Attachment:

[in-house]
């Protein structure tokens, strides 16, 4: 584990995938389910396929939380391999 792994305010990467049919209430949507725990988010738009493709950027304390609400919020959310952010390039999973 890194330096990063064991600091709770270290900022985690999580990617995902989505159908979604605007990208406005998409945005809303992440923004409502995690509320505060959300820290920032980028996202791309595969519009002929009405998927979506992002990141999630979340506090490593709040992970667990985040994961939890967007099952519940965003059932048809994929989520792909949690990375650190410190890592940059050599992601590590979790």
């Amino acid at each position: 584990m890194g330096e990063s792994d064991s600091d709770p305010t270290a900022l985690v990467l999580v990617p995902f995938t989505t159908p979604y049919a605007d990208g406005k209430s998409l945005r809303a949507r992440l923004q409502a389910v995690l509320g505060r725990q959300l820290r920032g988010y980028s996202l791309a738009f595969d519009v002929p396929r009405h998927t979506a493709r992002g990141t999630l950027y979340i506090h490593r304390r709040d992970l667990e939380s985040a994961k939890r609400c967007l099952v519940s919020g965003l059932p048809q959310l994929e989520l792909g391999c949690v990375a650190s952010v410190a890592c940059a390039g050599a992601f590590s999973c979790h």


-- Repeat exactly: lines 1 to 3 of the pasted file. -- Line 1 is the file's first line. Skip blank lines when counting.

[in-house]
């Protein structure tokens, strides 16, 4: 584990995938389910396929939380391999 792994305010990467049919209430949507725990988010738009493709950027304390609400919020959310952010390039999973 890194330096990063064991600091709770270290900022985690999580990617995902989505159908979604605007990208406005998409945005809303992440923004409502995690509320505060959300820290920032980028996202791309595969519009002929009405998927979506992002990141999630979340506090490593709040992970667990985040994961939890967007099952519940965003059932048809994929989520792909949690990375650190410190890592940059050599992601590590979790």
């Amino acid at each position: 584990m890194g330096e990063s792994d064991s600091d709770p305010t270290a900022l985690v990467l999580v990617p995902f995938t989505t159908p979604y049919a605007d990208g406005k209430s998409l945005r809303a949507r992440l923004q409502a389910v995690l509320g505060r725990q959300l820290r920032g988010y980028s996202l791309a738009f595969d519009v002929p396929r009405h998927t979506a493709r992002g990141t999630l950027y979340i506090h490593r304390r709040d992970l667990e939380s985040a994961k939890r609400c967007l099952v519940s919020g965003l059932p048809q959310l994929e989520l792909g391999c949690v990375a650190s952010v410190a890592c940059a390039g050599a992601f590590s999973c979790h």